Buy from $2,599

Powering through our daily workflow

Performance remains the same. In case you missed our first review of the machine, these new chips boast a 10-core CPU with a 16-core Neural Engine, with memory bandwidth increased to 400GB/s on the Max.

Each also incorporates a new Media Engine as part of the SoC design, which enables hardware-accelerated H.264, HEVC, ProRes, and ProRes RAW decoding and encoding. On the M1 Max, the Media Engine’s improved further to include two video encode engines, and two ProRes encode and decode engines, making it even better for video production.

This is all before you take into account the built-in GPU. The M1 Max starts with a 24-core GPU and rises to a 32-core option, which is what we have here.

Apple’s GPU and GPU speed gains are not the whole story. The 1TB flash drive we tested here is blisteringly fast as well. Using BlackMagic’s disk speed tester, we saw 6.4 gigabytes per second write speed and 5.3 gigabytes per second read.

You won’t quite get these speeds on the 512GB model, though. In our testing, we saw the same read speed at about 5.3 gigabytes per second, but a drop in write speeds to about 4 gigabytes per second. This is entirely due to less parallelization with the smaller storage capacity.

While the rest of the staff has different needs, most of my workflow with the Macbook Pro has been video production for AppleInsider‘s YouTube channel, photo editing, and plenty of writing. There’s also been occasional gaming.

None of these tasks have been burdensome for the M1 Max. It has powered through easily, speeding up our workflow, managing an unending pile of simultaneously open apps, and running on battery for hours.

Across the staff, we’ve had multiple incidences of not plugging into power or a Thunderbolt dock and not realizing it for hours until we glanced at the battery indicator, and it wasn’t full.

I should have opted for more storage on my personal machine. With the help of the JetDrive Lite, we were able to add an extra terabyte of storage via the SD card reader. The JetDrive Lite isn’t the fastest storage given that it’s SD-based, but it is an easy way to store files without needing an external SSD or hard drive.

Belkin's MagSafe adapter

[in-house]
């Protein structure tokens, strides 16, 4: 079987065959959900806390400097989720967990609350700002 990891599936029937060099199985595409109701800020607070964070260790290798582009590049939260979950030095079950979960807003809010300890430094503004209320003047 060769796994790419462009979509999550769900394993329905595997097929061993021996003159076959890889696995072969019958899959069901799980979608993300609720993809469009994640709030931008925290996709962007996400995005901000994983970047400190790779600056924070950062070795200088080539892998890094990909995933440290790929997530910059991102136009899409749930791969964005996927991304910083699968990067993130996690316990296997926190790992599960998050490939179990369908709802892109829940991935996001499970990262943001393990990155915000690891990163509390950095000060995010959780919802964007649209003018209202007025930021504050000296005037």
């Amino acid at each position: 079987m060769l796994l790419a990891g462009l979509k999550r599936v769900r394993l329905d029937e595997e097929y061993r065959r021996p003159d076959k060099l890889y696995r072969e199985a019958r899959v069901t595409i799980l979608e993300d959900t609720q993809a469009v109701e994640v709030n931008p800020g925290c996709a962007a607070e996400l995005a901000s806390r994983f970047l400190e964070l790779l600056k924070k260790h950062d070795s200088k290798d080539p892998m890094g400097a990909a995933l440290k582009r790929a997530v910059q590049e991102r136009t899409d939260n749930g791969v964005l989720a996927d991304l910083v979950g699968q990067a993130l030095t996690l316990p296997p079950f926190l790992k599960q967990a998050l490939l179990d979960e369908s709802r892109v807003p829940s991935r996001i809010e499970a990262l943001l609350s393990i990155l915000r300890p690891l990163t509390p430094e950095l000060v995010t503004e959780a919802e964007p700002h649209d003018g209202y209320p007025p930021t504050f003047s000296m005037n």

Belkin’s MagSafe adapter

We felt let down initially by the new 1080P webcam of the MacBook Pro. It was an upgrade, but still not as good as a dedicated webcam. We’d gripe more about this if it weren’t for macOS Ventura.

Ventura offers Continuity Camera that allows you to use your iPhone’s rear-facing camera as your Mac’s webcam. This provides a far superior experience and has left us unconcerned with the integrated solution.

Still worth the purchase

It is common for a first-generation product, or at least the first-generation after a redesign, to have some rough edges that need refining with the next iteration. So far, that hasn’t been the case with the new MacBook Pro.

The keyboard is responsive and fast, the display looks incredible and vivid, and the M1 Max has crushed it. We’d still have preferred four Thunderbolt ports instead of three with HDMI and a SD card reader, but you can’t always get what you want.

For most users, we recommend either the stock M1 or M2 MacBook Air. If you need more power, or are looking at nearly any upgrade at purchase to the M2 MacBook Air, the 14-inch or 16-inch MacBook Pro with either the M1 Pro or M1 Max Apple Silicon is an excellent machine for about the same price given the sales we’ve seen lately.

2021 16-inch MacBook Pro — Pros

  • Sleek redesign
  • M1 Max is still a more than capable chipset
  • Plenty of ports
  • Great looking display
  • Fantastic battery life
  • macOS Ventura added plenty of new features

2021 16-inch MacBook Pro — Cons

  • We still morn the loss of the Touch Bar
  • Your mileage may vary, but four Thunderbolt ports is more flexible than three with HDMI and SD
  • No Wi-Fi 6e
  • Built-in camera is only OK

Rating: 4.5 out of 5

Where to buy (and save on) Apple’s MacBook Pro

Apple’s 14-inch and 16-inch MacBook Pro laptops are currently up to $700 off, with exclusive deals at your fingertips in our Mac Price Guide.

At press time, Apple Authorized Reseller Adorama is discounting every configuration with promo code APINSIDER and this activation link, in addition to knocking $70 to $80 off AppleCare with the same coupon.